Supervisor Evaluation

 

Evaluation of Director by Staff:

Director Evaluation—Staff

Director Evaluation—Staff2

Director Evaluation—Staff3

 

Evaluation of Director by Board Members:

Director Evaluation—Board

Director Evaluation—Board2

Director Evaluation—Board3

Book Drops: Options & the NDLCC Standards

NDLCC Standards

The North Dakota Library Coordinating Council (NDLCC) Standards for Public Libraries includes requirements for libraries having a secure, after-hours book return.

A book return may be a drop box, basket, return shelf, or some other receptacle located either outside of the building or in another location that allows patrons to return library materials outside of the library’s open hours.

Book Drop Alternative

Book-returns can be expensive to purchase or replace. A Demco product, for example, can run $800–$4,000. We recognize that this price range isn’t possible for some libraries, so we have found a solution. Consider using an architectural mailbox like this one:

Book Return

The Elephantrunk Parcel Drop Box ranges in price from $220–$320 and comes in four different colors. It can easily be bolted into the cement outside of your library and treated like a regular book drop (at a fraction of the cost). This drop box satisfies the standard to have an after-hours book return at your library and allows your patrons to safely return their materials at their convenience.

Girls Who Code

The North Dakota State Library is excited to announce its partnership with Girls Who Code. Girls Who Code brings computer science opportunities to elementary, middle, and high school girls in your community—no coding experience is necessary to facilitate a weekly club.

After signing up, facilitators will receive access to the club curriculum completely free and can learn to code right alongside the students.

3–5th grade club: This club is run similar to a book club and does not need computer access. Books are provided for free. Check out the sample curriculum here.

6–12th grade club: This club does require computer access for each participant. To view the learning platform and sample curriculum, follow the instructions below.

  1. Visit the online learning platform, Girls Who Code HQ
  2. Create an HQ Account by clicking Sign Up and “I want to start a club or I want to volunteer for a club.” This does not obligate you to host a club.
  3. Click on the different icons to learn more about the clubs.

To learn more about the Girls Who Code organization, you can check out these links: Overview; Club Summary

To apply to host a club, click here. Remember to indicate North Dakota State Library as your partner affiliation.

For more information, please contact Abby Ebach at aebach@nd.gov or 701-328-4680.

Teamwork Training

Working with a team can sometimes be difficult. However, it’s one of the most important things we do as librarians. Working together with staff, the public, and local government is an integral part to success for your organization. Below are trainings and webinars to help you and your staff to train to work better as a team.

Universal Class is an online database provided through the state library. Any North Dakota resident can create an account using a library card from their local public library to take the training classes for free. They can be taken for PD credit with tests and a completion certificate or informally without the tests and certificate. Once you make an account, you’ll be able to see the length of each course in hours and sessions as well as a syllabus. Here are a few courses that are relevant to training and working well as a team that can help boost a staff member’s willingness to work with others on their team:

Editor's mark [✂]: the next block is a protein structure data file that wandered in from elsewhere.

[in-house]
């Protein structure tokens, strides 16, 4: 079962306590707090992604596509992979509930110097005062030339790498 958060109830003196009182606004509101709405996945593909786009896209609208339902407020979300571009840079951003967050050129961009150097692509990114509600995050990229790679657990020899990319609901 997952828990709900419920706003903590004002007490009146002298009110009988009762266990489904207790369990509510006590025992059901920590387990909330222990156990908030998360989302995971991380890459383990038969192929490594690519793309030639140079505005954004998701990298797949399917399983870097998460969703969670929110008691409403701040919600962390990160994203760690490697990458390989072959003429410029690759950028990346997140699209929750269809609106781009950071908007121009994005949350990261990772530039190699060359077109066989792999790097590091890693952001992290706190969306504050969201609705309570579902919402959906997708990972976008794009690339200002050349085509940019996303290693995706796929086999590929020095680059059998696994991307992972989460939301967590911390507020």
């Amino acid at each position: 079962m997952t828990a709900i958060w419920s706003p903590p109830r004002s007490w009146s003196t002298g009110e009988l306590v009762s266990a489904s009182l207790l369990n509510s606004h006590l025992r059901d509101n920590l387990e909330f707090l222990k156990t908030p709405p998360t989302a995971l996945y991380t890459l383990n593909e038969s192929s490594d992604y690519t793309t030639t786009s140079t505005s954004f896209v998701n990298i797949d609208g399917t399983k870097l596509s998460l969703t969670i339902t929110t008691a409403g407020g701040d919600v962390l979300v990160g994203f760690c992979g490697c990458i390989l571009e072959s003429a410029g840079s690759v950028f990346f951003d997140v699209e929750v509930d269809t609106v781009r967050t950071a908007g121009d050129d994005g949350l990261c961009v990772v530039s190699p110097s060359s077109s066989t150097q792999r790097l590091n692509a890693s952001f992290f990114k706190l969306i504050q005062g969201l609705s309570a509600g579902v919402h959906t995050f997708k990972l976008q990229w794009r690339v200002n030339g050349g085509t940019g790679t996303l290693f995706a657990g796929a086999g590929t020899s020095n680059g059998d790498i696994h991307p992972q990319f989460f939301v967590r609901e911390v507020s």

If you have any questions about Universal Class, you can contact the state library at 701-328-4622.

 

Webjunction webinars:

“Our personalities affect how we view and relate to the world. Each of us have different learning and communication styles, fears, insecurities, and defense mechanisms. This presentation will provide you with the tools to recognize your own and others’ differences and become more aware of how they affect your relationships with customers and co-workers.”

“We are all so busy! Who has time to deal with conflict? When conflict occurs, and we are confronted with a colleague, library patron, supervisor, or board member who is frustrated and upset, it can be tempting to identify a quick fix. However, when we do take the time to practice clear communication to uncover what people really need, we can get to better outcomes. Healthy communication involves actions that show you are really listening, communication with people who are angry or upset in a way that their needs can be addressed and resolved, and knowing your own emotions and needs and effective ways to express them. Practicing healthy communication skills will boost your self-confidence and contribute to a happier workplace.”

“Don’t let the pressure of working at the library bring you or your staff down. People want a work environment that is challenging, encourages trial and error, and makes them feel that they matter. It’s time to make the workplace exciting again, all throughout the library’s culture. Here are some things to do to make work fun again.”